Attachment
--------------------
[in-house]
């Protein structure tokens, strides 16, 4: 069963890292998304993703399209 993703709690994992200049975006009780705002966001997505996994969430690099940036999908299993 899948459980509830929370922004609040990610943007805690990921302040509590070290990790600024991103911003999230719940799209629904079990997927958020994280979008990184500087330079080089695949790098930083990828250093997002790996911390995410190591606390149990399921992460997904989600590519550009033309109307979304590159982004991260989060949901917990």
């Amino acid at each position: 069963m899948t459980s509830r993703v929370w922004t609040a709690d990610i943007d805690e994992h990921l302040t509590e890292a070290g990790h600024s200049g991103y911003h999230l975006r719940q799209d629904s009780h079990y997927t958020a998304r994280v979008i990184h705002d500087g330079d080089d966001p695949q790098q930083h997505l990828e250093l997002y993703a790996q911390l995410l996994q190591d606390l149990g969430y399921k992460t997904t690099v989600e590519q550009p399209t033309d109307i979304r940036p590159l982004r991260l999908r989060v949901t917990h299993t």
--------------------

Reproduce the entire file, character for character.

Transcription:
[in-house]
């Protein structure tokens, strides 16, 4: 069963890292998304993703399209 993703709690994992200049975006009780705002966001997505996994969430690099940036999908299993 899948459980509830929370922004609040990610943007805690990921302040509590070290990790600024991103911003999230719940799209629904079990997927958020994280979008990184500087330079080089695949790098930083990828250093997002790996911390995410190591606390149990399921992460997904989600590519550009033309109307979304590159982004991260989060949901917990």
């Amino acid at each position: 069963m899948t459980s509830r993703v929370w922004t609040a709690d990610i943007d805690e994992h990921l302040t509590e890292a070290g990790h600024s200049g991103y911003h999230l975006r719940q799209d629904s009780h079990y997927t958020a998304r994280v979008i990184h705002d500087g330079d080089d966001p695949q790098q930083h997505l990828e250093l997002y993703a790996q911390l995410l996994q190591d606390l149990g969430y399921k992460t997904t690099v989600e590519q550009p399209t033309d109307i979304r940036p590159l982004r991260l999908r989060v949901t917990h299993t």